The afternoon began without incident. The girls and I were watching a movie upstairs in bed. I was sent down to the kitchen for a snack.
That's when the dogs started barking and I realized that there was a stranger at the door.
I approached the door and noticed that the man was older, late forties perhaps. His large belly was evidence that he had an appetite for fried clams and beer. His hair was grey and thinning and his face was mustached.
I opened the door.
"Hello, ma'am, " the stranger began, "I'm a private detective."
He flashed me a badge. It could've been from Toys R Us. It didn't matter. The moment I had been waiting for had finally arrived. My years of reading murder mysteries were about to pay off. I was on the case.
"There was an accident on a street near here on December 6, 2008. The 911 call indicates that there were two individuals in the car, a man and a woman. When the police arrived on the scene, there was only one in the car. The car was stolen and the cops are trying to pin the stolen car on my client, a young woman."
I began to work the scene in my mind. "Surely she must know this man if she was riding in a car with him." I said.
"She remembers nothing from that night." he replies, "She met him in bar that very evening. Her friends saw her leave with him.
I'm trying to track down the tox report. He probably slipped some roofies in her drink.
There were burrs in her hair and on her clothes. I think he took her to a field." He conjectures.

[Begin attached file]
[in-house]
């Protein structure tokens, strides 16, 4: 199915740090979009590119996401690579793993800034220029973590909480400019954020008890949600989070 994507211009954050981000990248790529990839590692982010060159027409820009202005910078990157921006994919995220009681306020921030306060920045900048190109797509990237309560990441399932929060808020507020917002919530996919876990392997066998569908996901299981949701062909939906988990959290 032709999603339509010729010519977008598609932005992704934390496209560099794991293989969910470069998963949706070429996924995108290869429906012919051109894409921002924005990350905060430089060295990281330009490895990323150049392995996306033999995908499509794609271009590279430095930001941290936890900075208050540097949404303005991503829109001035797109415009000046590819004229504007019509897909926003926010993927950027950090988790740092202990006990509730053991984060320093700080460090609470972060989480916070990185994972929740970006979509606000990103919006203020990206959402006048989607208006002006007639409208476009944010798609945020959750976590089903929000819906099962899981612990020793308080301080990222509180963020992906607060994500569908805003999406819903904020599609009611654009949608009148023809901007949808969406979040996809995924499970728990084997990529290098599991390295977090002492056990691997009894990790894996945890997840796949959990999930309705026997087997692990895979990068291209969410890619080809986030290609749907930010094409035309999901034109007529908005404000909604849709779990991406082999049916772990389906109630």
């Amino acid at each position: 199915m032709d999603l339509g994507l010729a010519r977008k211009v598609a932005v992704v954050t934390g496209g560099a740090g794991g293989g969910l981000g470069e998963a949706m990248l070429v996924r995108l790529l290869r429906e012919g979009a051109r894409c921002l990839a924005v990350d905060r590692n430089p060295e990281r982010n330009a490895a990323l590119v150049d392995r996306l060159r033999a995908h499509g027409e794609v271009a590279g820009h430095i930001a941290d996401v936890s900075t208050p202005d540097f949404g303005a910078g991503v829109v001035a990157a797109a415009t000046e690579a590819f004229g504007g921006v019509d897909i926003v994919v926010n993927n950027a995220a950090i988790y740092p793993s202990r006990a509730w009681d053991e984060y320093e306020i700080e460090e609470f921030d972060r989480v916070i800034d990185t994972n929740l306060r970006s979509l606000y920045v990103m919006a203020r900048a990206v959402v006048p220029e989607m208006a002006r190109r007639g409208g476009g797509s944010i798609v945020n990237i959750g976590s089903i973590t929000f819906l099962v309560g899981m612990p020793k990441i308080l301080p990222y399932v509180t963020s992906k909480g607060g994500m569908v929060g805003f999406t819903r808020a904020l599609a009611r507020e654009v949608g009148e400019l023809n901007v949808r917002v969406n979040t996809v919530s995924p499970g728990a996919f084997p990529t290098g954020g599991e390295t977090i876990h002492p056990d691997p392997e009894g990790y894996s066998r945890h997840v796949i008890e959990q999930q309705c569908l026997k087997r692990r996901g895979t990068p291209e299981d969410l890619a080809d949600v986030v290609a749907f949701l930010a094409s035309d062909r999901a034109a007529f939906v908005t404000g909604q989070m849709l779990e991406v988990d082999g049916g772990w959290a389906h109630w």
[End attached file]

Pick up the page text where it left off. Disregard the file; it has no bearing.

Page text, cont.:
The detective has given me the facts and then he asks me a question.
"I looked at the police log for that night and noticed that an alarm had gone off on your property. Do you remember anything about that night?"
I did remember that night. "It was 11:30 when I got the call from the alarm company that the police were on their way. I wasn't terribly concerned since the lock to my husbands office, a renovated stand alone garage, was a little fickle. (Editors Note: David wants you to know that the lock is fixed and the office is now guarded by a surly dog who is trained to rip the throat out of thieves who come to steal his baseball cards. Thank you.) Still, I waited in the house until the police arrived. There was no one in the office, though the door was wide open."
The detective grew excited. "That was shortly after the 911 call was placed."
The detective and I began piecing together the scenario.
The perp crashes the car and flees when he hears sirens. He dashes through yards desperate for a place to hide when he sees the office. He tries the door and begins to walk in just as the alarm begins to shriek. Frantic, he continues to run, leaving the door open and his victim back in the car, injured, with the burrs in her hair the only witness to the horrors of the evening.
We try to figure out where the burrs might have come from. I give him a few leads. He asks if I have ever noticed a specific car, a blue Ford Focus with a bike rack. My heart drops. I have not seen this car, but I'll watch for it.
I want to continue working the case, but it is clear that there is nothing more I can add.
He leaves reluctantly, as if he can sense my innate talent for sleuthing. We could crack this case, I just know it.
I watch him drive away and begin to plan my new career as a Sara Padrusch, Girl Detective.